Posts Tagged ‘multi-generational saga’
Right before the winter holidays, I had the pleasure of attending a Secret Santa book swap hosted by my friend Trisha. To this festive fête I brought a wrapped copy of One Hundred Years of Solitude by Gabriel García Márquez, because it’s one of my favorite books, and is also the book that first exposed me to one of my literary loves: magical realism. I was delighted when a copy of The House of the Spirits by Isabel Allende wound up for grabs that night, because it’s another magical realist book I’ve been wanting to read for quite sometime. Alas, the copies I’ve always come across at the used bookstore have always been horrific mass-market paperbacks with atrocious covers, and I simply couldn’t bring myself to buy any of them. They were just too ugly! Now, I won’t say that the copy I wound up with at this book swap has a beautiful cover (the art is clearly airbrush work of the 1980s), but it was a lovely hardback copy with decaled edge pages, and the girl (named Eliza, who is also a friend, and also a Spanish-language speaker extraordinaire!) who brought it attested to the quality of the translation. With all that in mind, I only felt a little bad when I stole it from another party attendee, forcing her to dive back into the wrapped gift pile.
The House of the Spirits is a hard book to summarize, in part because so much happens. It is one of those sweeping family epics in which readers are privy to the lives of the Trueba family over the course of three generations. We begin with Clara as a young child, and watch as she grows up, marries Estéban Trueba, has three children of her own, and eventually becomes a grandmother and dies. As the women in each generation reach maturity, the narrative torch is passed from woman to woman, though Esteban himself recalls parts of the past in his own words. The beginning portion of the novel has much to do with love and relationships, but there are also discussion of social class (peasants vs patróns) and politics. In the last 100 pages of the novel, there is a shift so that the narration revolves heavily around politics and social uprisings, dealing with the first election of a left-wing leader in Chile and his ultimate deposition by a dictatorship.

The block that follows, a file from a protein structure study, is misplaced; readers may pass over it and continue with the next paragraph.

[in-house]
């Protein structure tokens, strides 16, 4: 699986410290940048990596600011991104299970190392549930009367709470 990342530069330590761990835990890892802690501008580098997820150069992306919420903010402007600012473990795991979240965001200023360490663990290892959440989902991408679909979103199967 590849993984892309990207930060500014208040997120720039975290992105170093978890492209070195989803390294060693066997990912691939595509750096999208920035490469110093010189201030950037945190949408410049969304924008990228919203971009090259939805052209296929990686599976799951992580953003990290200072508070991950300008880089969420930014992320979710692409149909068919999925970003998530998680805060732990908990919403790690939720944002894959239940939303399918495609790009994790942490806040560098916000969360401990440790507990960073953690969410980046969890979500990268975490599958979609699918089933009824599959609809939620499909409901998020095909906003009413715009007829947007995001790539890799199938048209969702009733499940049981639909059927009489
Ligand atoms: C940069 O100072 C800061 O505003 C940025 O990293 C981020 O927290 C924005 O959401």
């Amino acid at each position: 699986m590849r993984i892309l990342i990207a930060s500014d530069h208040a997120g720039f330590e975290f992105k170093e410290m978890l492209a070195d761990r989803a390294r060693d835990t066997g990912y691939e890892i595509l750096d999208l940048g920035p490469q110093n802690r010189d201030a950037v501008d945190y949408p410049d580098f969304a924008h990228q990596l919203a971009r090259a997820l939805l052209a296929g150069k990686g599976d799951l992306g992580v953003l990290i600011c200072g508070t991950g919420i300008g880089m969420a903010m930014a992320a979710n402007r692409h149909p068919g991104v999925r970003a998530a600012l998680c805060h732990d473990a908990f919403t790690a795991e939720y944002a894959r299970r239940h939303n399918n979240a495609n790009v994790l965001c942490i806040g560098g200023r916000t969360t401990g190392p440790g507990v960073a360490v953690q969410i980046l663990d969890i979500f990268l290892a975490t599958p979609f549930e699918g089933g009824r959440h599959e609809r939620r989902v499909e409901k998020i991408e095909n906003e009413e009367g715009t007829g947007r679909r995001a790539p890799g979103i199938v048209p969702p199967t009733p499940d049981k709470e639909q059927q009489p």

It seems like pretty much everyone in the universe who reads this book (and their moms) loves it. It won the Pulitzer in 2003 (generally a point in a book’s favor, I would say), but it was also named an Oprah’s book club pick (I don’t want to be a snob, but let’s say that I don’t look to Queen O to dictate my reading habits… I certainly don’t think people should read particular books simply at her say so, but I suppose it would be equally wrong for me to NOT read a book for the same reason). It’s been sitting on the shelf long enough that I vowed to not be daunted by its 500+ pages any longer.
In the end, I’m glad I did, because those pages were immensely readable and wove a very rich tale indeed. At first glance, Middlesex appears to be the story of a hermaphrodite (lady-man lady!), Cal(liope) Stephanides. Cal is born with 5-alpha-reductase deficiency, a genetic disorder stemming from a chromosomal mutation. This results in an insensitivity to testosterone while in the womb, such that Cal is born with the outward appearance of a female; at puberty, however, the influx of testerone causes certain male characteristics to appear. I found the idea of exploring the nature versus nurture debate with respect to sexual and gender identity through fiction to be a pretty interesting ones and hoped Eugenides would treat the subject with a deft hand.